Yesterday, another blog site had quoted Chesterton. I picked up on "hell is paved with good intentions" and proceeded to ask the question about what makes for "heaven". Was it action? Another comment was made that Dante had understood the division of heaven and hell was action versus merit and grace. Purgatory was paved with intention.
As Dante was Roman Catholic, one can understand his thoughts and how he divided his understanding of moral action. But, is this true? How one answer that question, depends on how one understands their values, priorities and commitments.
The first question that stands out in my mind is, how does one determine what is an action that paves hell versus one that paves heaven in merit? Our country defines right action by our laws and does not define or determine "merit", as this term is useful in religious communities. Grace and merit is not based on obligation, but choice. Grace gives, without return, whereas, moral obligation is "duty-bound".
Religious communities determine "what is best" according to their source of authority, goals and purposes. One must determine for themselves what and where their understanding of "right" is. Everyone must determine whether they can support the goals, purposes and vision of certain organizations before their commitment. Thoughtless action leads to nothing other than mindlessness. And thoughtless mindlessness is what I would call "hell". Humans are not to be "machines" that turn out a product for those who impose thier vision upon another. Humans are to be motivated by inner desire, passion, and vision that motvates. This is the grace and merit of giving back the gifts of life.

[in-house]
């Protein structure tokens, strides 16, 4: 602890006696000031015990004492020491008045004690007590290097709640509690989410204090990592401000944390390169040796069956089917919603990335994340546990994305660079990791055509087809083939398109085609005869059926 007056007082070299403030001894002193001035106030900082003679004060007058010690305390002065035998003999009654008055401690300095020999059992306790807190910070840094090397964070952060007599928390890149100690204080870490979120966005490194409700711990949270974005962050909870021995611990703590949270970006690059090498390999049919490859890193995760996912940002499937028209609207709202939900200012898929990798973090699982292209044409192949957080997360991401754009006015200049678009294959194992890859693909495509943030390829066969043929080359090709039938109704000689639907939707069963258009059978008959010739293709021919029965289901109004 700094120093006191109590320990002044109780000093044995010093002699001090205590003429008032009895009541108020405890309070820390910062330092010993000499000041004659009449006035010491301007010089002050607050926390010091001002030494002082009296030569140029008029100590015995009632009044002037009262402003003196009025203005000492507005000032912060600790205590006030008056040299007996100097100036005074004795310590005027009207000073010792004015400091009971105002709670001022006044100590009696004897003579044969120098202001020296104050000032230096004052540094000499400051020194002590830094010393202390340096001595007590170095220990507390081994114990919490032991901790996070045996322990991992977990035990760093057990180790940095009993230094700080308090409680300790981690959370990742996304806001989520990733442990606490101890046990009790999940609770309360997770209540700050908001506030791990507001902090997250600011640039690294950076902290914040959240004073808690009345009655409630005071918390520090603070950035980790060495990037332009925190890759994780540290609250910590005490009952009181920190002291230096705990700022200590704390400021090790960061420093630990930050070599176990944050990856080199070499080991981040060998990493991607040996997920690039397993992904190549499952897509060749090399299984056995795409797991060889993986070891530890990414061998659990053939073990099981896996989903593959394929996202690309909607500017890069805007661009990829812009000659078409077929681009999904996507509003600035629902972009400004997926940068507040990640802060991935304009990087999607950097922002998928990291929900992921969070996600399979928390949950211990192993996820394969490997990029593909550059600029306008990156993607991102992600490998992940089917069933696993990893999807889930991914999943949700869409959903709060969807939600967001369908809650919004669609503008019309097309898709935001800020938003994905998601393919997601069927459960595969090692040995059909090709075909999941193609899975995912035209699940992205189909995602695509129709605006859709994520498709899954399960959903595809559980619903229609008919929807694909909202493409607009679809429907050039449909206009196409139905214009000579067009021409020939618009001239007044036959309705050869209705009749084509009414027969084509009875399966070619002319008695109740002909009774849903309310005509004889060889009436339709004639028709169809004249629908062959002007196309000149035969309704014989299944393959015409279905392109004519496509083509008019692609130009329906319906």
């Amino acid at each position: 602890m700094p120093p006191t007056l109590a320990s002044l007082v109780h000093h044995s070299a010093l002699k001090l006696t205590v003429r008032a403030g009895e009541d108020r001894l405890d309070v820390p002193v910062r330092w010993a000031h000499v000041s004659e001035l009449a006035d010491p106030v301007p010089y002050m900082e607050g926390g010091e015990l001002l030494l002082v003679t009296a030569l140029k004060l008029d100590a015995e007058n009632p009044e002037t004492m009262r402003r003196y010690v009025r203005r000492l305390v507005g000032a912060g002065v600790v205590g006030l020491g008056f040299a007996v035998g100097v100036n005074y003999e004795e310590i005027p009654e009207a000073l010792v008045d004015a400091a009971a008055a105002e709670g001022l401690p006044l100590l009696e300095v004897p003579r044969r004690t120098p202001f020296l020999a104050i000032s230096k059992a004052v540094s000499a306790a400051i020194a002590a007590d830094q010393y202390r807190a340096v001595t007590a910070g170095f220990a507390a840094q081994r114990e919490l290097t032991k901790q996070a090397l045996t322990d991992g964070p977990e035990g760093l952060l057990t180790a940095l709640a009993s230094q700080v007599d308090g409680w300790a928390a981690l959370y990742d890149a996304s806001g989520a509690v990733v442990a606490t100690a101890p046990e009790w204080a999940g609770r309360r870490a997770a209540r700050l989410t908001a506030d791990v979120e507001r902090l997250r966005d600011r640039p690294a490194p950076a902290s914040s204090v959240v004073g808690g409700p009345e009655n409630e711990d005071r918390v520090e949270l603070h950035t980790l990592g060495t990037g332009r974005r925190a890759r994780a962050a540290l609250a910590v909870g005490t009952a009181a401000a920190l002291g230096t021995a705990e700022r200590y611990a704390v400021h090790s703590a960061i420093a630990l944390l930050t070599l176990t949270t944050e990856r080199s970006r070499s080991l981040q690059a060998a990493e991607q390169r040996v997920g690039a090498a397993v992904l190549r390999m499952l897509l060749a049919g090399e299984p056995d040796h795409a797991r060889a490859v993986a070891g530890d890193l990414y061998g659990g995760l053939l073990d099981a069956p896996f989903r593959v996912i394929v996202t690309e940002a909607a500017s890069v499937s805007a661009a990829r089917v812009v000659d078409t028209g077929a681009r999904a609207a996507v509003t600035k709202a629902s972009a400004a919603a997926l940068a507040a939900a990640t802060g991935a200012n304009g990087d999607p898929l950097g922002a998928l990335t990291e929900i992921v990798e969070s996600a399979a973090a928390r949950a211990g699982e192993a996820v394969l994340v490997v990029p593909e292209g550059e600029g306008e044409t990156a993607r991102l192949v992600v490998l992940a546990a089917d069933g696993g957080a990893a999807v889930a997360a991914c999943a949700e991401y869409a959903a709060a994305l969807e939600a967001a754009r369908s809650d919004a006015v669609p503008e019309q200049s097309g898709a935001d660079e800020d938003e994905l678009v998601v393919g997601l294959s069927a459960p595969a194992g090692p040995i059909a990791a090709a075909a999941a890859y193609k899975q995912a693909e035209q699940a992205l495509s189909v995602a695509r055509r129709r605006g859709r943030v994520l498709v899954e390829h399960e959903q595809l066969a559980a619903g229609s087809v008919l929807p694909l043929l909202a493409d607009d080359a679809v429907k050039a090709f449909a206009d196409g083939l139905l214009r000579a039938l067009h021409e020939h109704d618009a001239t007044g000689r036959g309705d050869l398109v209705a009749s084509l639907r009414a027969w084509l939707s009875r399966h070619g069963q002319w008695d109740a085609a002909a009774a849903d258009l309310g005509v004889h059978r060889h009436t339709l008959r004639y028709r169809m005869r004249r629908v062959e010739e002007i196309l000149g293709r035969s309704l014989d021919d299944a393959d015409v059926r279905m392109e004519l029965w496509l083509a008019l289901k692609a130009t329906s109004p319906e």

Unfortunately, the political realm does not allow in some areas of the world the freedom to pursue one's own interests. These lives are lived under oppressive rule that prohibit and limit human choice. The ability to choose one's way of life is one of the primary rights that should underwrite human rights. This is a non-negotiable.
While our free society allows choice, for the most part, we must not neglect thinking through our choice of action, otherwise, we may be making foolish choices and foolish choices pave the road to hell.
Arvo Pärt at St. Vladimir’s Seminary
3 hours ago